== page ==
Are self-service patient kiosks right for your practice?

January 9, 2009

The idea behind check-in kiosks is not only to increase the accuracy of patient records, but also to improve patient and staff satisfaction by decreasing tedious administrative tasks.

Key Points

Nicholas Galantino is the chief executive officer of the LoCicero Medical Group, a bustling, nine-physician practice in Tampa that's about to get a lot busier: LoCicero is in the process of aligning with two other large internal medicine practices in south Tampa.

"We thought we had a state-of-the art design for our facility, but it turned out we had a bottleneck in our waiting room," says Galantino, noting that the merger has led the group to view its operations in a new way. With eight or nine practitioners working at any given time, plus diagnostic services such as echocardiograms and ultrasounds, LoCicero had about 12 patients checking in every 15 minutes. That was overwhelming the practice's one large check-in window, which was serviced by two receptionists.

"That arrangement was giving our staff just a little more than two minutes per patient check-in, and we were struggling with that," Galantino says. "We couldn't get all the information we needed quickly enough without making patients feel like they were walking into a cattle call. Once the patients were in the back, we have individual rooms, there's plenty of staff, and the mood is very relaxed, so it was very unfortunate that we were having this situation at the front window."

LoCicero cured its bottleneck by implementing self-service check-in kiosks, a relatively new technology that is beginning to find its place in practices across the country-and making life easier for patients and staff alike.

Two years ago, Galantino visited a trade-show booth staffed by Clearwave, a Marietta, Georgia-based company that is one of several check-in kiosk manufacturers. Similar to check-in kiosks found in airports, Clearwave kiosks ask patients to swipe their insurance card or type in the information from it.

The kiosk then recognizes the patient and populates the system with his or her personal and medical information. The kiosk also sends a Health Insurance Portability and Accountability Act 270 inquiry, regarding benefits eligibility and coverage, to the patient's insurance company.

The insurance company, in turn, sends a HIPAA 271, which tells the practice everything it needs to know about the patient, including co-pay, co-insurance, deductible, and how much of the deductible has been met.

For a quarterly fee, Clearwave provides real-time updates of insurance company information.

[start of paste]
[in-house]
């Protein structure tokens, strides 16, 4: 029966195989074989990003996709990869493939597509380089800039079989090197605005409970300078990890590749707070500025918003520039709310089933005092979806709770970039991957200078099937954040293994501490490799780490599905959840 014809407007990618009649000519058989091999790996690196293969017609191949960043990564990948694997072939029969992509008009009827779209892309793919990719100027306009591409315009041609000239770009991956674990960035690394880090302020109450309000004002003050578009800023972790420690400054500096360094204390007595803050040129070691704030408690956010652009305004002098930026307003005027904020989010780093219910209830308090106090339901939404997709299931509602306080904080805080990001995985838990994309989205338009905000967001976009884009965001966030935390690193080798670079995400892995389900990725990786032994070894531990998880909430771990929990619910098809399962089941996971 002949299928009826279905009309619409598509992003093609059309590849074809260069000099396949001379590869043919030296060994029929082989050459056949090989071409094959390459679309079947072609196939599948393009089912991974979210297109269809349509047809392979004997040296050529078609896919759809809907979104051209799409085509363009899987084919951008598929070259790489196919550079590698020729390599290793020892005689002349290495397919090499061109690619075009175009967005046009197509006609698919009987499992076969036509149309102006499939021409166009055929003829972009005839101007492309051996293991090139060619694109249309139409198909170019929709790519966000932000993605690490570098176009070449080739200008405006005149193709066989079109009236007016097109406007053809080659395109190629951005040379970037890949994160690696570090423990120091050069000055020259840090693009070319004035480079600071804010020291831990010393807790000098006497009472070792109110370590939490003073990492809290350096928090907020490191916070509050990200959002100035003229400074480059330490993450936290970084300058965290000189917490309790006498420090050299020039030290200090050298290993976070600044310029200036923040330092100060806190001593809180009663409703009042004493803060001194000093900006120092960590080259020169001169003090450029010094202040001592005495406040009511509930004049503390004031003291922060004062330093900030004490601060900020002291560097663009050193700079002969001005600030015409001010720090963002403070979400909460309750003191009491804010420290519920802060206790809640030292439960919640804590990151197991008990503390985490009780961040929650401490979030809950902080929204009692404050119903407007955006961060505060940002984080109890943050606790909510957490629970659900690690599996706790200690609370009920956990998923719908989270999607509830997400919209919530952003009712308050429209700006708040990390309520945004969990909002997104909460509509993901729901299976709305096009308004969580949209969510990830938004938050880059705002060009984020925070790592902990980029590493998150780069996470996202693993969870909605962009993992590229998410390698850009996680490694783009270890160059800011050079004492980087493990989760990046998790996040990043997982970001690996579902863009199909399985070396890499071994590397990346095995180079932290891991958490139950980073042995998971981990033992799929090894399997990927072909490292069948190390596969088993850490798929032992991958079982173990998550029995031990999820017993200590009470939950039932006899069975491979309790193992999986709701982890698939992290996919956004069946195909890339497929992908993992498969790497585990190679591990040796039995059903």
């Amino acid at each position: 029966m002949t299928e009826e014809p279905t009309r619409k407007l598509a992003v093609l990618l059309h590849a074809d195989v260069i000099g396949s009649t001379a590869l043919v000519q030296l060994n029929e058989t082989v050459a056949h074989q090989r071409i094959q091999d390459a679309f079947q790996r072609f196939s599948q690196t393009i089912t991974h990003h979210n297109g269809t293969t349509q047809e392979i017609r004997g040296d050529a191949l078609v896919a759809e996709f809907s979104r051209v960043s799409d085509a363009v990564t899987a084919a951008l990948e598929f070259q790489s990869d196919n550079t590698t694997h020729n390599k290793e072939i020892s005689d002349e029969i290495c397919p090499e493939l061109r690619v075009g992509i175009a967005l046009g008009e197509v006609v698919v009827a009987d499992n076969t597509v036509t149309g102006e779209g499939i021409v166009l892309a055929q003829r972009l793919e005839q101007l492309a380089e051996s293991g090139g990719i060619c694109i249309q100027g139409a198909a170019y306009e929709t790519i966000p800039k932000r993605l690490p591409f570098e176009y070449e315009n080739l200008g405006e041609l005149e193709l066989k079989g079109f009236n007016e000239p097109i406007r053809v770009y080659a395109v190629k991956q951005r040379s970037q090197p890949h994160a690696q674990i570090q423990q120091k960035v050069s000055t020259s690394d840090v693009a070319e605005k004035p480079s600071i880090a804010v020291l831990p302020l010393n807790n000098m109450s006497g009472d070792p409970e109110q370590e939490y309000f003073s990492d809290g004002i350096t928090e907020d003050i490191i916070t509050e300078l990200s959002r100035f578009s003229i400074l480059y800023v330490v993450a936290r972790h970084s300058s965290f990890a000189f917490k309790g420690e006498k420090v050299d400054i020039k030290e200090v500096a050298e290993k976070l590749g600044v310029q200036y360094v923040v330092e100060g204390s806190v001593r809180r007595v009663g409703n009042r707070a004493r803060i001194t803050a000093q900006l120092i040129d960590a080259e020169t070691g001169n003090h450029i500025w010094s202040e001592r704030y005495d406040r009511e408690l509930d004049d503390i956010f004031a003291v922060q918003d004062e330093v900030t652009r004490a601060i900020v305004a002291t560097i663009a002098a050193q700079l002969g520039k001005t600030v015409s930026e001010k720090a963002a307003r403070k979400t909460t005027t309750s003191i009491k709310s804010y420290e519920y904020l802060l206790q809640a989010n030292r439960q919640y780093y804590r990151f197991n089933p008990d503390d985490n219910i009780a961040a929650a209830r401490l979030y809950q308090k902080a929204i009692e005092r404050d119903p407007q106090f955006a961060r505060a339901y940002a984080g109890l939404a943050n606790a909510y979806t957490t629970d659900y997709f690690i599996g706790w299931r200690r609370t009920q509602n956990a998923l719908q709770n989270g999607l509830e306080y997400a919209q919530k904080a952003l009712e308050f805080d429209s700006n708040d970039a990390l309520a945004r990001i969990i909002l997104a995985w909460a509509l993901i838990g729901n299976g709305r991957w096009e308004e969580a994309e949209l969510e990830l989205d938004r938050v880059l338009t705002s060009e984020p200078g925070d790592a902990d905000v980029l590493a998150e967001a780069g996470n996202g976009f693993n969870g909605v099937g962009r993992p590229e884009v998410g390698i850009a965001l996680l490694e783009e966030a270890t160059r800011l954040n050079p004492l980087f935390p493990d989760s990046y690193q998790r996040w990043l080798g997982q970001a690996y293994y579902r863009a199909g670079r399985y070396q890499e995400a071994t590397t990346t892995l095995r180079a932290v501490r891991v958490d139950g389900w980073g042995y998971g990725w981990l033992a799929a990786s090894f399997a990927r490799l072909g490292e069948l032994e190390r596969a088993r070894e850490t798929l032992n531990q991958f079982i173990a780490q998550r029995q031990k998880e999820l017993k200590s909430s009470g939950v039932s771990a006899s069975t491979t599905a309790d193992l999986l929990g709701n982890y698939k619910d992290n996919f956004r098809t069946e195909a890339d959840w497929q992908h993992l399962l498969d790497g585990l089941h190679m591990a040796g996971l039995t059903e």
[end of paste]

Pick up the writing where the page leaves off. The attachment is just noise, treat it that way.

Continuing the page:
The idea behind check-in kiosks is not only to increase the accuracy of patient records, but also to improve patient and staff satisfaction by decreasing tedious administrative tasks. Verifying eligibility status, for example, can be a time-consuming chore for an office administrator. The kiosks, on the other hand, connect directly to more than 1,000 insurance companies and provide an automated response in 10 seconds, according to Clearwave.

Thanks to the kiosks, patient check-in at LoCicero is much smoother, and the practice has netted benefits in terms of billing. "We get the right information, so we can bill correctly, and we get our money from the insurers in a timely manner," says Galantino, whose wife, Karen LoCicero, MD, is the group's lead physician. "Another real benefit is our ability to know exactly what each patient's insurance covered, so we could get them to the right specialists or the right diagnostic center, make sure they had referrals if they need them, and so on."

BETTER BILLING

Robert Kaufmann, MD, of the Kaufmann Clinic in Atlanta agrees that kiosks have changed the face of his practice's front office-and dramatically improved third-party payments too.

Since installing the kiosks at his high-volume, two-office practice, Kaufmann has seen a 90 percent decrease in claims denials.

"To me, the biggest benefit of the kiosks is the ability to verify benefits and decrease denials," Kaufmann says. "I have one employee whose job used to be chasing claims. As her job has gotten much easier, we can now have her do other things that are more profitable for the practice."

Thanks to the decrease in staff time spent checking in patients, verifying insurance, and chasing down claims, Kaufmann has been able to increase the ancillary services his practice offers, such as in-house cholesterol checks and echocardiograms, without the need to add another employee. "If you have to add another person to do ancillaries, it really doesn't help your bottom line that much," he says.